In this third of five articles we prove that whatever whole number we start with for the Happy Number sequence we will always end up with some set of numbers being repeated over and over again.
An account of methods for finding whether or not a number can be written as the sum of two or more squares or as the sum of two or more cubes.
Professor Korner has generously supported school mathematics for more than 30 years and has been a good friend to NRICH since it started.
An article which gives an account of some properties of magic squares.
Some puzzles requiring no knowledge of knot theory, just a careful inspection of the patterns. A glimpse of the classification of knots and a little about prime knots, crossing numbers and. . . .
Solve this famous unsolved problem and win a prize. Take a positive integer N. If even, divide by 2; if odd, multiply by 3 and add 1. Iterate. Prove that the sequence always goes to 4,2,1,4,2,1...
This article extends the discussions in "Whole number dynamics I". Continuing the proof that, for all starting points, the Happy Number sequence goes into a loop or homes in on a fixed point.
When if ever do you get the right answer if you add two fractions by adding the numerators and adding the denominators?
In this 7-sandwich: 7 1 3 1 6 4 3 5 7 2 4 6 2 5 there are 7 numbers between the 7s, 6 between the 6s etc. The article shows which values of n can make n-sandwiches and which cannot.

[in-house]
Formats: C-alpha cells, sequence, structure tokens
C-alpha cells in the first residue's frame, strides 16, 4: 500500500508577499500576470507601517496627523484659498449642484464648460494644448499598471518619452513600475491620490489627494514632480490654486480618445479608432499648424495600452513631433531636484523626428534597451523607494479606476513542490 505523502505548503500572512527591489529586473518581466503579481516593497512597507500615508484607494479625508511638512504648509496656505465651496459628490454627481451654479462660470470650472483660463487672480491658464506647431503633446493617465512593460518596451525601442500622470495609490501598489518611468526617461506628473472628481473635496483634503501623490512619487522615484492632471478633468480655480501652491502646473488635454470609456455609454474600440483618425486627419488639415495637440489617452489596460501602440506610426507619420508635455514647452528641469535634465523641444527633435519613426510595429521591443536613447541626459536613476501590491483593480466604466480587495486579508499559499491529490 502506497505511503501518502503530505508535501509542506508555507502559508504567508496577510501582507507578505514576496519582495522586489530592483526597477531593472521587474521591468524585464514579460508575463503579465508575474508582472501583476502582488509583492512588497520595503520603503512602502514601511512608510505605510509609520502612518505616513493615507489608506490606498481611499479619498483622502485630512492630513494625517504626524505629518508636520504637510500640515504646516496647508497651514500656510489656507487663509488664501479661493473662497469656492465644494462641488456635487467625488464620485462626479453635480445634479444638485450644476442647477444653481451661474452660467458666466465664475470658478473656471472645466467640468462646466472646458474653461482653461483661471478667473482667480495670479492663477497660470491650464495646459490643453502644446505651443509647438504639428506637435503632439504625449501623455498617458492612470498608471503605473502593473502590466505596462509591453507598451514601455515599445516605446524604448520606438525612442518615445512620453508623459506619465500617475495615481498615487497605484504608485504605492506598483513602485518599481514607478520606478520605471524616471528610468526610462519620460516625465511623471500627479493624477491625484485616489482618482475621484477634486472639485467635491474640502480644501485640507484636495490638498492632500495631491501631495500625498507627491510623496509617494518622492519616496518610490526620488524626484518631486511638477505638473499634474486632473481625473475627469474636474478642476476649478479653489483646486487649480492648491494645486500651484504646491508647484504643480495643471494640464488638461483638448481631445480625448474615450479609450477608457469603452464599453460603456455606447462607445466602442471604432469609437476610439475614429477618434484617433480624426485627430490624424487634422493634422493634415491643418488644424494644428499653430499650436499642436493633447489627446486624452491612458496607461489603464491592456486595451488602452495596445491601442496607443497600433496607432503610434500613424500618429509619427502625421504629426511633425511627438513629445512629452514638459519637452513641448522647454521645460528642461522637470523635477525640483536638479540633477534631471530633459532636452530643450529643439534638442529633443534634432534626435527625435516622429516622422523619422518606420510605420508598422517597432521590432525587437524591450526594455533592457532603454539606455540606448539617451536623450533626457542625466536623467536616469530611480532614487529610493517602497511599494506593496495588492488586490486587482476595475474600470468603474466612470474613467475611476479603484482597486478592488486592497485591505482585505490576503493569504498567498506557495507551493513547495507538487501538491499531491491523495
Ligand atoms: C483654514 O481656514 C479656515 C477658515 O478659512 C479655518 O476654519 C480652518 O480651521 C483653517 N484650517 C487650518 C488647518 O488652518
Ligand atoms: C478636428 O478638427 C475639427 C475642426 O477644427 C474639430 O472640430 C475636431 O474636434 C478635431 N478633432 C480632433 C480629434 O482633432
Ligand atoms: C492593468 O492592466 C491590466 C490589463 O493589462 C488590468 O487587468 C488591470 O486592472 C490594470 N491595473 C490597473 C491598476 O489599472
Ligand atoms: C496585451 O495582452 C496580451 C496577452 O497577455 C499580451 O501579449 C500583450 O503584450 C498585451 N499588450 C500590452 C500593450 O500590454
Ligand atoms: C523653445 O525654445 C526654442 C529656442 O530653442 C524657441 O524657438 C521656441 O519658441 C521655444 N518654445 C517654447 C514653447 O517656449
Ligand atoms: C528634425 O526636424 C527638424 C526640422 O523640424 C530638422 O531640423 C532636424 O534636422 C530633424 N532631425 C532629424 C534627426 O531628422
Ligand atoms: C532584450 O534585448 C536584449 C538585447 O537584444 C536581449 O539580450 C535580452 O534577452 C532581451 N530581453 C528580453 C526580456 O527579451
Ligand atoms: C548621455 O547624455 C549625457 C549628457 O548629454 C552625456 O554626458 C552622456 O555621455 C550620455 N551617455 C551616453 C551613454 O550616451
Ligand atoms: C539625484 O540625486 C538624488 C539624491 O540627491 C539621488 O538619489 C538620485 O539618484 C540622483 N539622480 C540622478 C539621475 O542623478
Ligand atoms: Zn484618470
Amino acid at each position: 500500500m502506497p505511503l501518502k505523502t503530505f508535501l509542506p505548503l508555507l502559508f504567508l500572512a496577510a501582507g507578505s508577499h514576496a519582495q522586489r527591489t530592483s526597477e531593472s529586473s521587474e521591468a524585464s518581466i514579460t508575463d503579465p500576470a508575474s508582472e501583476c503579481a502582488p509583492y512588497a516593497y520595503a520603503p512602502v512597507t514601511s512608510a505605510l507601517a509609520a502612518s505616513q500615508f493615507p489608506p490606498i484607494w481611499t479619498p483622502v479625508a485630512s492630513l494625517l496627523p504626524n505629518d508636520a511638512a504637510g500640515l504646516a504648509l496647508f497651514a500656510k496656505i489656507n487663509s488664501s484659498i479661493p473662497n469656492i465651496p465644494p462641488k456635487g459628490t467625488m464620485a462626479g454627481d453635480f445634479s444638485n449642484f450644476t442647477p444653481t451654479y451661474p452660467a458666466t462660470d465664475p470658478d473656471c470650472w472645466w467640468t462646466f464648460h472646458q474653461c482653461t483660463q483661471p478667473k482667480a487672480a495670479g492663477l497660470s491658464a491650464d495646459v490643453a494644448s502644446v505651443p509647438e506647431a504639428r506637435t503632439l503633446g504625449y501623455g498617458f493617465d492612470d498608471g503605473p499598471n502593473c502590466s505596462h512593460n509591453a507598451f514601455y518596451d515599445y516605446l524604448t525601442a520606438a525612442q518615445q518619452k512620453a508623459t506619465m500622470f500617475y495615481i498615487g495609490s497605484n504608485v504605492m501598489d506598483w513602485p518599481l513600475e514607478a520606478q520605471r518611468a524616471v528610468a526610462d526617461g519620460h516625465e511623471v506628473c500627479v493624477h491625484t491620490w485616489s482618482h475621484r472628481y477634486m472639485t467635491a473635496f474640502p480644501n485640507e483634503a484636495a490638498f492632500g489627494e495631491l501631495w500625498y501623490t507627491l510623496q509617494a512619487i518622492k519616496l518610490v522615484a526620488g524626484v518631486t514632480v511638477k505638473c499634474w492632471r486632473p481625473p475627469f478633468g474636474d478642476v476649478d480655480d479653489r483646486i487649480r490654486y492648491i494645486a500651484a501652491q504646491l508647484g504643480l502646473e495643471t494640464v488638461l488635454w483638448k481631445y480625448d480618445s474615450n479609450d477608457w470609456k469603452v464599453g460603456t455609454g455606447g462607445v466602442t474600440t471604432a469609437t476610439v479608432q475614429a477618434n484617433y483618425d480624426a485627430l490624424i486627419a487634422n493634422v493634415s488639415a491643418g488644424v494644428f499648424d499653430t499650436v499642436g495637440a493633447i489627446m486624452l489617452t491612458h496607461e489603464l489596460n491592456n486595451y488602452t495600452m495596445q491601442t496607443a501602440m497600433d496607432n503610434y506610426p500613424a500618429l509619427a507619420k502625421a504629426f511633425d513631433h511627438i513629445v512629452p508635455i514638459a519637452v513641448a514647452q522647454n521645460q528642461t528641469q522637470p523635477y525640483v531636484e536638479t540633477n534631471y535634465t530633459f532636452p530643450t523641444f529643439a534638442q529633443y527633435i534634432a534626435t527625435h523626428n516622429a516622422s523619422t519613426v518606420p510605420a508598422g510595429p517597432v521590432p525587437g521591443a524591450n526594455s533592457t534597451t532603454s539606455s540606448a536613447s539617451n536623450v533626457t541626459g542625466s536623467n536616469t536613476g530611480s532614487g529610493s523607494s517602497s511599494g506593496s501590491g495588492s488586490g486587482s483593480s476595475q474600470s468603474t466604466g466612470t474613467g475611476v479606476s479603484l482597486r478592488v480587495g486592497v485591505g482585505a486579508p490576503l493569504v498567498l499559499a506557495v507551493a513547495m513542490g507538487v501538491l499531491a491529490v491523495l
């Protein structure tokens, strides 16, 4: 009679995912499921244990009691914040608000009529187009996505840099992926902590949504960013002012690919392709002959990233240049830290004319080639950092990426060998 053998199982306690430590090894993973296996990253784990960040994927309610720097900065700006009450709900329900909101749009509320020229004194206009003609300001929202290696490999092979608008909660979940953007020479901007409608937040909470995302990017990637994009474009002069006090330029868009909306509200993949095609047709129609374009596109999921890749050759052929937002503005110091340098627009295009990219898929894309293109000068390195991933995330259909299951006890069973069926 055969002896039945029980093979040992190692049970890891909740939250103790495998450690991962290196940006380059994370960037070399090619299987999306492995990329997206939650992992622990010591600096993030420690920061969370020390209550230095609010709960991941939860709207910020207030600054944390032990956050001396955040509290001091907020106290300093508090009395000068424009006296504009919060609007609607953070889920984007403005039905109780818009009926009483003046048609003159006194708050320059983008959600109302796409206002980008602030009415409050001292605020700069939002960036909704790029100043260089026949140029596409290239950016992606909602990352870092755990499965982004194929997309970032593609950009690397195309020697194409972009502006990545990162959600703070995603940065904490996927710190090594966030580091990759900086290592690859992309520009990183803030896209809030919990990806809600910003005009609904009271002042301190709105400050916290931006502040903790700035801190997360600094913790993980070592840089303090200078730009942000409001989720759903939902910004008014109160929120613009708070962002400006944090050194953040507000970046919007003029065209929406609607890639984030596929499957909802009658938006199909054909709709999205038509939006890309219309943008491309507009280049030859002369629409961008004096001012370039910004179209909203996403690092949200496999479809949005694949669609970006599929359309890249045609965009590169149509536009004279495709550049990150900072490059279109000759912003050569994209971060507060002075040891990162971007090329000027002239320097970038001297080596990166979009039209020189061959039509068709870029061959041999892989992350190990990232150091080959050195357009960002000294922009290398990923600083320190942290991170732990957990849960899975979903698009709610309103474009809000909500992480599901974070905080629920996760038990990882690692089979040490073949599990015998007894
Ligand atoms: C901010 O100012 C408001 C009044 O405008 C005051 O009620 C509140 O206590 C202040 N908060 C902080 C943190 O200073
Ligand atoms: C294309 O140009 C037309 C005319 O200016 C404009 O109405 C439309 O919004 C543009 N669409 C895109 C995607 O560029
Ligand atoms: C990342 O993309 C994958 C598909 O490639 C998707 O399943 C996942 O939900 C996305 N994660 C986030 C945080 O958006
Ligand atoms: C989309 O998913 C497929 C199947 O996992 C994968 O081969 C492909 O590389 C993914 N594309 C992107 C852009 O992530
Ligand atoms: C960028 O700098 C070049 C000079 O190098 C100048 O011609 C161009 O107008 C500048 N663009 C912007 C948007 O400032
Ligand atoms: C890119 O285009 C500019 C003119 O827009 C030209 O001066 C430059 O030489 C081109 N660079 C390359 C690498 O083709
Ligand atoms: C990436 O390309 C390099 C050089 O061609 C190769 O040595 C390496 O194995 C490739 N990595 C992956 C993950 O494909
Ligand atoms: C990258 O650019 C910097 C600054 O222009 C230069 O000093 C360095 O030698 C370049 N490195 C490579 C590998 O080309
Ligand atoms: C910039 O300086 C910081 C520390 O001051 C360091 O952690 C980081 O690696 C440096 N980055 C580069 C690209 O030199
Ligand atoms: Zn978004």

Find all positive integers a and b for which the two equations: x^2-ax+b = 0 and x^2-bx+a = 0 both have positive integer solutions.
An article about the strategy for playing The Triangle Game which appears on the NRICH site. It contains a simple lemma about labelling a grid of equilateral triangles within a triangular frame.
Patterns that repeat in a line are strangely interesting. How many types are there and how do you tell one type from another?
Tom writes about expressing numbers as the sums of three squares.
This is the second article on right-angled triangles whose edge lengths are whole numbers.
Follow the hints and prove Pick's Theorem.
The first of two articles on Pythagorean Triples which asks how many right angled triangles can you find with the lengths of each side exactly a whole number measurement. Try it!
Show that if you add 1 to the product of four consecutive numbers the answer is ALWAYS a perfect square.
Here the diagram says it all. Can you find the diagram?
Show that for natural numbers x and y if x/y > 1 then x/y>(x+1)/(y+1}>1. Hence prove that the product for i=1 to n of [(2i)/(2i-1)] tends to infinity as n tends to infinity.
Try to solve this very difficult problem and then study our two suggested solutions. How would you use your knowledge to try to solve variants on the original problem?
There are 12 identical looking coins, one of which is a fake. The counterfeit coin is of a different weight to the rest. What is the minimum number of weighings needed to locate the fake coin?
Clearly if a, b and c are the lengths of the sides of an equilateral triangle then a^2 + b^2 + c^2 = ab + bc + ca. Is the converse true?
Advent Calendar 2011 - a mathematical activity for each day during the run-up to Christmas.
Can you explain why a sequence of operations always gives you perfect squares?
Pick a square within a multiplication square and add the numbers on each diagonal. What do you notice?
Mark a point P inside a closed curve. Is it always possible to find two points that lie on the curve, such that P is the mid point of the line joining these two points?